There’s nothing better than riding your bike along the banks of the Berry Canal between Saint-Amand-Montrond and Épineuil-le-Fleuriel. It’s accessible all year round, whether for a few hours or a whole day. Take your time and recharge your batteries riding on the cycle paths along the banks, by yourself or with your family. You will be captivated by the untouched nature surrounding you. Don’t hesitate to stop at any time, to listen to the song of birds nesting in the hedges or watch a heron fishing at the water’s edge. Discover how the locks work, cross the canal aqueducts and choose whichever picnic spot you like, surrounded by nature.
You can also take this route, which is well signposted and safe, to various remarkable sites in the region.
From Saint-Amand-Montrond to Aqueduct of La Tranchasse (8 km)
On a beautiful sunny day last autumn, I was motivated to head out on a bike ride to enjoy the tranquil landscapes and new cycle path along the Berry Canal. I had already ridden along part of it a few times, but, encouraged by the purchase of my new electric bike, this time I challenged myself to go to the end of the new cycle path developed by Berry Canal Group. This would mean going 24 kilometres from my house in Saint-Amand-Montrond to Épineuil-le-Fleuriel.
I left home on my bike in the early afternoon, but if you don't live locally, you can safely leave your car in the big parking lot next to the Berry Canal (Quai Pluviôse).
Continuing along the Berry Canal
After passing La Roche Campsite, ideally located on the banks of the canal, I headed along the right bank, on an easy path above a spillway. Soon, I had left the town behind. There started to be big poplars along the edge of the cycle path, which make it very shady all summer long. I soon found myself completely surrounded by nature, riding along freely. I was on one of the three arms of the Berry Canal, the one that connects Montluçon to Fontblisse. Canal construction was finished in 1840, clocking in at 7 metres wide and 1.5 metres deep. In 1955, it stopped being used for its original purpose, and over the years, it has become an important tourism asset for the region.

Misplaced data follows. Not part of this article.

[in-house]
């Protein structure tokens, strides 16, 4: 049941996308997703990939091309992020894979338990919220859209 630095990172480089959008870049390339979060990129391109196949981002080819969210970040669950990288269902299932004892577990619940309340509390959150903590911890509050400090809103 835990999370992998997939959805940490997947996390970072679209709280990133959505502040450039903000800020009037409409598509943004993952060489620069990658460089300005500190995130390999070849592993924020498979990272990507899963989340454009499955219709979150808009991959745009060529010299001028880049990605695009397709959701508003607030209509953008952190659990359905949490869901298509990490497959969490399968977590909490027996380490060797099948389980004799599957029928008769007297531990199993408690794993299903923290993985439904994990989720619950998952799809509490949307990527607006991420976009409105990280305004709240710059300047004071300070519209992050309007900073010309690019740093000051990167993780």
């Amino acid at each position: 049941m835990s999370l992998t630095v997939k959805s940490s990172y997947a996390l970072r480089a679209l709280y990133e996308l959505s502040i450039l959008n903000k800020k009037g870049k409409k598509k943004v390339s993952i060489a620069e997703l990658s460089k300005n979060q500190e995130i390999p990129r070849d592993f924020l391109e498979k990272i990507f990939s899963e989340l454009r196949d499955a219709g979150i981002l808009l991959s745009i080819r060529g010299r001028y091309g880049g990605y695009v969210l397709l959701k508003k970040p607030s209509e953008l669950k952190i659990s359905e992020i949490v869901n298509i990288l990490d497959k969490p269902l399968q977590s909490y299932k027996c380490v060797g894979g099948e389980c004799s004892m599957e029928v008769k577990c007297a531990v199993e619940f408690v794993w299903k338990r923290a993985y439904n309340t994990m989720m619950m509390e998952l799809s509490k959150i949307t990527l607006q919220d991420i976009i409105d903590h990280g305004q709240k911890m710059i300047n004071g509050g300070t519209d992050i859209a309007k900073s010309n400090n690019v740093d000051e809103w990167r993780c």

I crossed to the other bank using the Marigny Drawbridge, which has been identically reconstructed. A few minutes of pedalling later, Drevant, “Small City of Character”, came into view, with its little flower-filled streets and vestiges of the Gallo-Roman era. I took a short break in front of the ancient theatre to admire the progress of the restoration works undertaken by the government. The quay then took me to the little port where, at that time of year, electric boats were tranquilly moored, waiting for the next season to calmly show people the flora and fauna of the Berry Canal.
I then easily rode along the two kilometres that separated me from the Canal Aqueduct of La Tranchasse. As is my habit, I parked my bike a few hundred metres from the structures to admire the remains of the Gallo-Roman aqueduct. You can get there by taking a small, signposted path, shaded by tall trees. After walking for 30 metres, you have to look up high to see what remains of the ancient aqueduct, which used to funnel water towards the Drevant thermal baths.